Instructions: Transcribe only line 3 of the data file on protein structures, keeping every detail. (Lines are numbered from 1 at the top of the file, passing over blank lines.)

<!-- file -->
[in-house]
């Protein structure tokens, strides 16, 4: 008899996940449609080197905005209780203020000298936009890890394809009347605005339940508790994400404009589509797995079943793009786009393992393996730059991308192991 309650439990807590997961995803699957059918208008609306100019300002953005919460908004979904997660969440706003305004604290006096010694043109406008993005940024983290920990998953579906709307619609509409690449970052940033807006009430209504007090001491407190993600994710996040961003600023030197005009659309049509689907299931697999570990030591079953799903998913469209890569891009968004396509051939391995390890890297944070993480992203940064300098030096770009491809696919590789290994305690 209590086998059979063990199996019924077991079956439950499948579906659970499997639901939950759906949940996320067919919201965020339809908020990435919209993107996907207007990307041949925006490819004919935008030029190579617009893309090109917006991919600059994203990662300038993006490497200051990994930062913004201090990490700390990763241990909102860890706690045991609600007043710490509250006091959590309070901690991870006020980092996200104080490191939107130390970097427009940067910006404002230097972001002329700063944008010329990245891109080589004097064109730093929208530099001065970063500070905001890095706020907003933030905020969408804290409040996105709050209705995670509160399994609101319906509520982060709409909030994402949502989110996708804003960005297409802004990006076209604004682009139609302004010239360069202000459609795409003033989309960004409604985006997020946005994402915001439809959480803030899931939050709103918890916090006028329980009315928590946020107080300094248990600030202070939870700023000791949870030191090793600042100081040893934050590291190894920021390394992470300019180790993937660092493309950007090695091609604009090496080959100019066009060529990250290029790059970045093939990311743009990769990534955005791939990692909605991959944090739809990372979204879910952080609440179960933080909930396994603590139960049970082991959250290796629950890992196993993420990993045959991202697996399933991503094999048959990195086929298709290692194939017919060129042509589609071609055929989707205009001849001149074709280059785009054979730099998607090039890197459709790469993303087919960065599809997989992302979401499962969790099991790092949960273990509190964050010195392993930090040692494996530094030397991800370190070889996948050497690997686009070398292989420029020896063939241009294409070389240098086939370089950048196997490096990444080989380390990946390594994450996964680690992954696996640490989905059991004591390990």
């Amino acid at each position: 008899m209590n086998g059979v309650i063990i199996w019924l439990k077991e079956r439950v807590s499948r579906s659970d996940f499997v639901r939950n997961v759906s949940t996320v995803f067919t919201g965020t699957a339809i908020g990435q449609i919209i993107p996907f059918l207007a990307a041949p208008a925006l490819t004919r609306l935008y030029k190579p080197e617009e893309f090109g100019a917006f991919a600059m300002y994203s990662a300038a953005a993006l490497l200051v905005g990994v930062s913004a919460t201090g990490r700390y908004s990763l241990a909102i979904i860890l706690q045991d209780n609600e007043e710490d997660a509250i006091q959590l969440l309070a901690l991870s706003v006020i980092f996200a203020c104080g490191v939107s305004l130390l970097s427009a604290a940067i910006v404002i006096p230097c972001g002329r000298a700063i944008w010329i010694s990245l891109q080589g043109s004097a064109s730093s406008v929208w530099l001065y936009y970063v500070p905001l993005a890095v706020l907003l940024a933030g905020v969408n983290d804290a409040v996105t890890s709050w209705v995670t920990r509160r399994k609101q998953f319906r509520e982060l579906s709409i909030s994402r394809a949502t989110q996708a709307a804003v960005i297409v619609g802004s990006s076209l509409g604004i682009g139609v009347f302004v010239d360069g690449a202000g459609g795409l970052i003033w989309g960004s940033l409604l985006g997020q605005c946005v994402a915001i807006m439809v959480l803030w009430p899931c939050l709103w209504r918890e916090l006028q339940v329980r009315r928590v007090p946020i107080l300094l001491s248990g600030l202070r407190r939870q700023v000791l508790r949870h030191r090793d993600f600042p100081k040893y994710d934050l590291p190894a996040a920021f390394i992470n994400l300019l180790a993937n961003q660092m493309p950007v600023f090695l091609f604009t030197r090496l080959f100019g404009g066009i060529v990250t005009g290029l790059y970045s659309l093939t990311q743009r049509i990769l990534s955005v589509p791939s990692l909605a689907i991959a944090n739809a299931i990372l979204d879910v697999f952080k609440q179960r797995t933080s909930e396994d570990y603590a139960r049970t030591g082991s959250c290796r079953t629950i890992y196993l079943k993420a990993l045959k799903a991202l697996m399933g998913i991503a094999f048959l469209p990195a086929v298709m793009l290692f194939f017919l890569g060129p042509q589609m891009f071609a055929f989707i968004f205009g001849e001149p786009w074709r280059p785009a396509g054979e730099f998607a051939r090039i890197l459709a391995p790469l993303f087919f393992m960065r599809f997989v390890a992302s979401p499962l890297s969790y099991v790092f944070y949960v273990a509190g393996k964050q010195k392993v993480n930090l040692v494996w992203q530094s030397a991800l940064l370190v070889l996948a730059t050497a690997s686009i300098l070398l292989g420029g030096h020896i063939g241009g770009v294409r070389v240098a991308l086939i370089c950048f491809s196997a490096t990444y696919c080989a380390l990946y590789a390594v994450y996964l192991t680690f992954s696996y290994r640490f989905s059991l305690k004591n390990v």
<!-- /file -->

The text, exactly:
């Amino acid at each position: 008899m209590n086998g059979v309650i063990i199996w019924l439990k077991e079956r439950v807590s499948r579906s659970d996940f499997v639901r939950n997961v759906s949940t996320v995803f067919t919201g965020t699957a339809i908020g990435q449609i919209i993107p996907f059918l207007a990307a041949p208008a925006l490819t004919r609306l935008y030029k190579p080197e617009e893309f090109g100019a917006f991919a600059m300002y994203s990662a300038a953005a993006l490497l200051v905005g990994v930062s913004a919460t201090g990490r700390y908004s990763l241990a909102i979904i860890l706690q045991d209780n609600e007043e710490d997660a509250i006091q959590l969440l309070a901690l991870s706003v006020i980092f996200a203020c104080g490191v939107s305004l130390l970097s427009a604290a940067i910006v404002i006096p230097c972001g002329r000298a700063i944008w010329i010694s990245l891109q080589g043109s004097a064109s730093s406008v929208w530099l001065y936009y970063v500070p905001l993005a890095v706020l907003l940024a933030g905020v969408n983290d804290a409040v996105t890890s709050w209705v995670t920990r509160r399994k609101q998953f319906r509520e982060l579906s709409i909030s994402r394809a949502t989110q996708a709307a804003v960005i297409v619609g802004s990006s076209l509409g604004i682009g139609v009347f302004v010239d360069g690449a202000g459609g795409l970052i003033w989309g960004s940033l409604l985006g997020q605005c946005v994402a915001i807006m439809v959480l803030w009430p899931c939050l709103w209504r918890e916090l006028q339940v329980r009315r928590v007090p946020i107080l300094l001491s248990g600030l202070r407190r939870q700023v000791l508790r949870h030191r090793d993600f600042p100081k040893y994710d934050l590291p190894a996040a920021f390394i992470n994400l300019l180790a993937n961003q660092m493309p950007v600023f090695l091609f604009t030197r090496l080959f100019g404009g066009i060529v990250t005009g290029l790059y970045s659309l093939t990311q743009r049509i990769l990534s955005v589509p791939s990692l909605a689907i991959a944090n739809a299931i990372l979204d879910v697999f952080k609440q179960r797995t933080s909930e396994d570990y603590a139960r049970t030591g082991s959250c290796r079953t629950i890992y196993l079943k993420a990993l045959k799903a991202l697996m399933g998913i991503a094999f048959l469209p990195a086929v298709m793009l290692f194939f017919l890569g060129p042509q589609m891009f071609a055929f989707i968004f205009g001849e001149p786009w074709r280059p785009a396509g054979e730099f998607a051939r090039i890197l459709a391995p790469l993303f087919f393992m960065r599809f997989v390890a992302s979401p499962l890297s969790y099991v790092f944070y949960v273990a509190g393996k964050q010195k392993v993480n930090l040692v494996w992203q530094s030397a991800l940064l370190v070889l996948a730059t050497a690997s686009i300098l070398l292989g420029g030096h020896i063939g241009g770009v294409r070389v240098a991308l086939i370089c950048f491809s196997a490096t990444y696919c080989a380390l990946y590789a390594v994450y996964l192991t680690f992954s696996y290994r640490f989905s059991l305690k004591n390990v």